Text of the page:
Thoughts of Bauman and sustainable economy

Author: Fernando Varela de Ugarte

seeds-gardener

Zygmunt Bauman, one of the most clairvoyant intellectuals of the contemporary society, passed away last monday. Especially renowned for his “liquid modernity”, Bauman portrayed brilliantly the so called consumerist society: liquid, without form, where artificiality, volatility and relativism prevail, where everything changes quickly and nothing remains, creating a strong uncertainty and anxiety.

In his analysis, Bauman divides the human beings in two categories: gardeners (looking for harmony, beauty and thinking that an order in the world is impossible without a continuous effort to take care of it) and the hunters (who move themselves in the area of fierce concurrence, carefree of the collateral consequences of their decisions, maximizing their own interest above any consideration).

According to Bauman, we are witnessing a historic moment of the society where hunters prevail. He considers that, some in a greater way than others, we all became hunters in some way. And furthermore, we are involved in a culture that promotes this attitude.

But Bauman has a positive message since he still believes in mankind: “while they are humans on the planet, there will be hope”. He mostly believes in the change from the bottom, from the local. And his observation of the distancing of humanity from the political class makes him believe stronger in local initiatives.

There is indeed a demand for a new economy, and several initiatives of change have appeared that need to be supported such as circular economy, Common Good economy, social economy and others. Even the European Union has recognized them as highly interesting contributions, and is sponsoring actions for their promotion.

This movement is unstoppable. The acceleration of changes in technology and their impact on economy find their counterpart in the action of the social movements they advocate to orient, in a larger extent, the effects in order to benefit people.

But if we want the changes to be deeper, the participation of the society as a whole is required. The public sector plays a very important role to facilitate changes, through the creation or promotion of more appropriate normative. There is a wide range of possibilities based on bonus and sanctions that are not being used.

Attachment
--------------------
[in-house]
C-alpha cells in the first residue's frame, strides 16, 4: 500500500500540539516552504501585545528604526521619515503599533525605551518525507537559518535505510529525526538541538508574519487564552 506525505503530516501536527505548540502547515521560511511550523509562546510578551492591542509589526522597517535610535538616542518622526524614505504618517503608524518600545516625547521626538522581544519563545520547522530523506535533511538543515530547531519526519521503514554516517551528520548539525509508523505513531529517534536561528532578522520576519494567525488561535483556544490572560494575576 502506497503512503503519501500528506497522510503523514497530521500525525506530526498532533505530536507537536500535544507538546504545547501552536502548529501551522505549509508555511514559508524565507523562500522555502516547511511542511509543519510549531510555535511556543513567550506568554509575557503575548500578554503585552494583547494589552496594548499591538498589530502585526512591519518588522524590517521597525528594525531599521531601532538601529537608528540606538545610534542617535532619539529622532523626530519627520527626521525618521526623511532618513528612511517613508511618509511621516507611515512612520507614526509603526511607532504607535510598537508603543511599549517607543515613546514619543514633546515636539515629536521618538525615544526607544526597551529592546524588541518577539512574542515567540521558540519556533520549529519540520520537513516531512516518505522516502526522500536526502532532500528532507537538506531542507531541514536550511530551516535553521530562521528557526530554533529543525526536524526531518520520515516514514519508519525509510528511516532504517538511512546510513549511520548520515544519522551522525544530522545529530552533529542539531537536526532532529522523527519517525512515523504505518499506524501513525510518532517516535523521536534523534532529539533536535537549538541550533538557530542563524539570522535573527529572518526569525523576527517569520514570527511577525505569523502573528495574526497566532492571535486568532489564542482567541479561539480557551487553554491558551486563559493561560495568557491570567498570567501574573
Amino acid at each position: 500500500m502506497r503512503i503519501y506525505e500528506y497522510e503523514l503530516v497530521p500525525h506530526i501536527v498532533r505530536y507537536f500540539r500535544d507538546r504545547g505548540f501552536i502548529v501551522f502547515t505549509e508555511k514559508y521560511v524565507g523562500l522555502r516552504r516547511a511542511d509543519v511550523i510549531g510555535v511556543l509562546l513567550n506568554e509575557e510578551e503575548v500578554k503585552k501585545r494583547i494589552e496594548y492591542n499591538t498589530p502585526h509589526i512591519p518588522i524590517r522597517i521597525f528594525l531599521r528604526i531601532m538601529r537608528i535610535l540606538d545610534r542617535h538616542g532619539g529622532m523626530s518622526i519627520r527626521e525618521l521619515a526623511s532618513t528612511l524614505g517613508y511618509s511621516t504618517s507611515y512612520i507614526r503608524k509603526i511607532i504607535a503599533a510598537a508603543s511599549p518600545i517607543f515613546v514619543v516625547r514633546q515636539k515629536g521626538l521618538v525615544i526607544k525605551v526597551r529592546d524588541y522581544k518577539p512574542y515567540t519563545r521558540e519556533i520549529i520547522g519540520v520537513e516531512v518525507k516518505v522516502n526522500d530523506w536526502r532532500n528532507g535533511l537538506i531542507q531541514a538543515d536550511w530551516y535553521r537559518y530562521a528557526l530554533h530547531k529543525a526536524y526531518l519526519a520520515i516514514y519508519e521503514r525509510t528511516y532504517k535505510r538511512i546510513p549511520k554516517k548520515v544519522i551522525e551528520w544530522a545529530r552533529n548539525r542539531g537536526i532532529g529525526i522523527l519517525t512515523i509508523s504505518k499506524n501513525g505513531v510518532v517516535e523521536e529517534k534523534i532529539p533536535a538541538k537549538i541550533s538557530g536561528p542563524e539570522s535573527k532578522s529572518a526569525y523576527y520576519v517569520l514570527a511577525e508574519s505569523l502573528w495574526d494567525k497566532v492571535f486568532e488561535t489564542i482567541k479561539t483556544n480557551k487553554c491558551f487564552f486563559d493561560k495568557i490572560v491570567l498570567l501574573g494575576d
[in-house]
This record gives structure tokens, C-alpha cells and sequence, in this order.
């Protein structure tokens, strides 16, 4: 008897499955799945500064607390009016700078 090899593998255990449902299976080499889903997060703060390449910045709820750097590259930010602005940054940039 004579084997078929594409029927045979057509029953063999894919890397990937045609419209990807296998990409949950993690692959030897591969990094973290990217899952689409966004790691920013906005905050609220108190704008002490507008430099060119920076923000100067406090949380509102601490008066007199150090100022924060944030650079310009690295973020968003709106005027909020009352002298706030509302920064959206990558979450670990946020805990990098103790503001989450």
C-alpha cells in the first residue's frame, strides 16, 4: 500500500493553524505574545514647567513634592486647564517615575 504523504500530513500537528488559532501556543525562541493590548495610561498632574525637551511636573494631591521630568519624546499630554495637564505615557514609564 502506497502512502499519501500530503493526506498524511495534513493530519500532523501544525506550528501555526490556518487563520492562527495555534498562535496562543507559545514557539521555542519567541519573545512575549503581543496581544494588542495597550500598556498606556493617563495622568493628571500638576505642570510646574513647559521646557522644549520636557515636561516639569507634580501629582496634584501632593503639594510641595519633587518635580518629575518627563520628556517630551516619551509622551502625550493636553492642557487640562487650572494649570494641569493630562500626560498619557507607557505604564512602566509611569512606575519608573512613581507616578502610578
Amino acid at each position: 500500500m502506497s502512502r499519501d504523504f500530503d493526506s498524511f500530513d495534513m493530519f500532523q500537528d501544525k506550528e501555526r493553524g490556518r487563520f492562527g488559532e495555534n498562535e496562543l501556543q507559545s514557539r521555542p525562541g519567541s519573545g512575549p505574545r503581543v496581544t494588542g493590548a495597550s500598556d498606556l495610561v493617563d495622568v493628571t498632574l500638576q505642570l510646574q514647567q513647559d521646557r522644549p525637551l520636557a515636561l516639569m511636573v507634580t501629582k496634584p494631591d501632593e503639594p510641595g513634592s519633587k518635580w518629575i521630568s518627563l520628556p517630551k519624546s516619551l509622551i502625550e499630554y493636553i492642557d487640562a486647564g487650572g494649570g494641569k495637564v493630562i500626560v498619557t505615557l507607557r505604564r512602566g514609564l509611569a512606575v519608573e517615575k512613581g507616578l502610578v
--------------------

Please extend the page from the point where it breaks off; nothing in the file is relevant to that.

The public sector plays a very important role to facilitate changes through the creation or promotion of more appropriate normative.

This is the key. It is not reasonable that companies making an effort to bring more social and environmental value to the society are not favoured. Or, to the contrary, that more aggressive or predators companies are the ones which get the best results because they don’t internalize social or environmental costs. And there are costs that, in the end, we all have to pay.

The market has to prioritize companies contributing in a greater way to common good. For this, we need to measure the value, not only economic but also socio-environmental, of companies. At the beginning, giving priority to those doing it voluntarily and then establishing clear, homogeneous and auditable criteria. And we should provide information systems together with the products in order to facilitate the consumer’s purchasing power.

But the public sector can go beyond. Investments are needed as well as a smart taxation to promote a sustainable and more inclusive economy. We can encourage social economy, socially responsible investments, introduce social and environmental criteria into public contracting and into commercial agreements, promote the socio-environmental innovation, etc.
Sustainable economy represents an area of opportunities for the political class and for public sector, able to contribute to reduce the distance with citizenship, being more sensitive to their requests.

“Each person mentioning there is no alternative is suspicious of not wanting to change things” says Bauman. Now it’s our turn to decide if we prefer the gardeners’ style or if we will keep being hunters.

Extract of the article “The era of gardeners” published by the Huffington Post

 

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